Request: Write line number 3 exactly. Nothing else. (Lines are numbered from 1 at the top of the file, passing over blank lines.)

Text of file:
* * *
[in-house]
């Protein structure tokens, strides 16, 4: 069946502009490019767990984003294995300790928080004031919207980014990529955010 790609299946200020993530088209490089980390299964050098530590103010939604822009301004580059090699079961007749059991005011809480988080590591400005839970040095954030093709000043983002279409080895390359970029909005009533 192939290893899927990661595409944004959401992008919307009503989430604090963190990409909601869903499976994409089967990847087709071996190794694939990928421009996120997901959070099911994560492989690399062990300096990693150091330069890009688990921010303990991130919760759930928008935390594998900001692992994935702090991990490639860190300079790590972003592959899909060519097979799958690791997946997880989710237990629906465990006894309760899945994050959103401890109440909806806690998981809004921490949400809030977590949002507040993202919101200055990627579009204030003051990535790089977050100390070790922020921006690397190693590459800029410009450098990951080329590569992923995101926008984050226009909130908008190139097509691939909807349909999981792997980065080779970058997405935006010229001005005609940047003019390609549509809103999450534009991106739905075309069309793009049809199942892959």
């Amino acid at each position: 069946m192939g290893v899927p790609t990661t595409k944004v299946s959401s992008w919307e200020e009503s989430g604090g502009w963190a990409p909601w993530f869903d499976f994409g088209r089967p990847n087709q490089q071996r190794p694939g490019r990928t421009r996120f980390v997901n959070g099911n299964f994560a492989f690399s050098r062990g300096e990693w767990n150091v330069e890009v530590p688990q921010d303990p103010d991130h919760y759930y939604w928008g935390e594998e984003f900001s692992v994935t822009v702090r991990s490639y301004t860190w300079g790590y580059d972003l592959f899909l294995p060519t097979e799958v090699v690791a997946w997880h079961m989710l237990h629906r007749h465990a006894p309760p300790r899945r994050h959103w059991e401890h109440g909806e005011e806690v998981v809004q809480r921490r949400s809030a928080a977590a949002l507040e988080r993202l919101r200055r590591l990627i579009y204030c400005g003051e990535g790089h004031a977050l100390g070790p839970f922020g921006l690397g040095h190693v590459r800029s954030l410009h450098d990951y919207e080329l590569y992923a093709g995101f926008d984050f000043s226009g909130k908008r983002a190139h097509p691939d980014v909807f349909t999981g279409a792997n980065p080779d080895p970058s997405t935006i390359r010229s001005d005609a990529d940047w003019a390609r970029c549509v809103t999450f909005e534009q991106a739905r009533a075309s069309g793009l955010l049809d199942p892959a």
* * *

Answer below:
């Amino acid at each position: 069946m192939g290893v899927p790609t990661t595409k944004v299946s959401s992008w919307e200020e009503s989430g604090g502009w963190a990409p909601w993530f869903d499976f994409g088209r089967p990847n087709q490089q071996r190794p694939g490019r990928t421009r996120f980390v997901n959070g099911n299964f994560a492989f690399s050098r062990g300096e990693w767990n150091v330069e890009v530590p688990q921010d303990p103010d991130h919760y759930y939604w928008g935390e594998e984003f900001s692992v994935t822009v702090r991990s490639y301004t860190w300079g790590y580059d972003l592959f899909l294995p060519t097979e799958v090699v690791a997946w997880h079961m989710l237990h629906r007749h465990a006894p309760p300790r899945r994050h959103w059991e401890h109440g909806e005011e806690v998981v809004q809480r921490r949400s809030a928080a977590a949002l507040e988080r993202l919101r200055r590591l990627i579009y204030c400005g003051e990535g790089h004031a977050l100390g070790p839970f922020g921006l690397g040095h190693v590459r800029s954030l410009h450098d990951y919207e080329l590569y992923a093709g995101f926008d984050f000043s226009g909130k908008r983002a190139h097509p691939d980014v909807f349909t999981g279409a792997n980065p080779d080895p970058s997405t935006i390359r010229s001005d005609a990529d940047w003019a390609r970029c549509v809103t999450f909005e534009q991106a739905r009533a075309s069309g793009l955010l049809d199942p892959a």